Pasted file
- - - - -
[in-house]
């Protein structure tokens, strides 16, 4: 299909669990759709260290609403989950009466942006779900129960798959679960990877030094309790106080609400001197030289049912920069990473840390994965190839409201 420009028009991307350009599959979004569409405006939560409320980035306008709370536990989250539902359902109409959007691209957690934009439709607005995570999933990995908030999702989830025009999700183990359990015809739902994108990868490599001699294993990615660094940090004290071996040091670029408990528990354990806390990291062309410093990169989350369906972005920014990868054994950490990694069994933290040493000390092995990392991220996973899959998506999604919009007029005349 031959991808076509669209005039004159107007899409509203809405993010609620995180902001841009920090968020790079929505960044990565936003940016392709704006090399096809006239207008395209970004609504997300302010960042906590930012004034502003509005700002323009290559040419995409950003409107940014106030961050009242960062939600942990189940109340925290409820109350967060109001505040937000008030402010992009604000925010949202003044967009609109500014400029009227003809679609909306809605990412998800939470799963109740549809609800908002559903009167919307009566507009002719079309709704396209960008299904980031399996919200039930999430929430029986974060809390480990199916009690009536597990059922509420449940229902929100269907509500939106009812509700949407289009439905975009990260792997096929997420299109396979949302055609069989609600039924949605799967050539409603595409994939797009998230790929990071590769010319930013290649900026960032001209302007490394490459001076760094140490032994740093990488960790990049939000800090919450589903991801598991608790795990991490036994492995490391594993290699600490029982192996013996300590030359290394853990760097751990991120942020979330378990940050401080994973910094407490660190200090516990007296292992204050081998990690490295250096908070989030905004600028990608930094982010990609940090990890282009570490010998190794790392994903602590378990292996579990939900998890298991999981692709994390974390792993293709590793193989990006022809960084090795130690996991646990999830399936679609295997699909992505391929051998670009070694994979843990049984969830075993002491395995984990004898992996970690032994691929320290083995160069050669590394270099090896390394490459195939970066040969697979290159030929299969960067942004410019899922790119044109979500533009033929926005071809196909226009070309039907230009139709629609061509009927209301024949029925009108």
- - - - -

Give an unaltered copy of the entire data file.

[in-house]
């Protein structure tokens, strides 16, 4: 299909669990759709260290609403989950009466942006779900129960798959679960990877030094309790106080609400001197030289049912920069990473840390994965190839409201 420009028009991307350009599959979004569409405006939560409320980035306008709370536990989250539902359902109409959007691209957690934009439709607005995570999933990995908030999702989830025009999700183990359990015809739902994108990868490599001699294993990615660094940090004290071996040091670029408990528990354990806390990291062309410093990169989350369906972005920014990868054994950490990694069994933290040493000390092995990392991220996973899959998506999604919009007029005349 031959991808076509669209005039004159107007899409509203809405993010609620995180902001841009920090968020790079929505960044990565936003940016392709704006090399096809006239207008395209970004609504997300302010960042906590930012004034502003509005700002323009290559040419995409950003409107940014106030961050009242960062939600942990189940109340925290409820109350967060109001505040937000008030402010992009604000925010949202003044967009609109500014400029009227003809679609909306809605990412998800939470799963109740549809609800908002559903009167919307009566507009002719079309709704396209960008299904980031399996919200039930999430929430029986974060809390480990199916009690009536597990059922509420449940229902929100269907509500939106009812509700949407289009439905975009990260792997096929997420299109396979949302055609069989609600039924949605799967050539409603595409994939797009998230790929990071590769010319930013290649900026960032001209302007490394490459001076760094140490032994740093990488960790990049939000800090919450589903991801598991608790795990991490036994492995490391594993290699600490029982192996013996300590030359290394853990760097751990991120942020979330378990940050401080994973910094407490660190200090516990007296292992204050081998990690490295250096908070989030905004600028990608930094982010990609940090990890282009570490010998190794790392994903602590378990292996579990939900998890298991999981692709994390974390792993293709590793193989990006022809960084090795130690996991646990999830399936679609295997699909992505391929051998670009070694994979843990049984969830075993002491395995984990004898992996970690032994691929320290083995160069050669590394270099090896390394490459195939970066040969697979290159030929299969960067942004410019899922790119044109979500533009033929926005071809196909226009070309039907230009139709629609061509009927209301024949029925009108």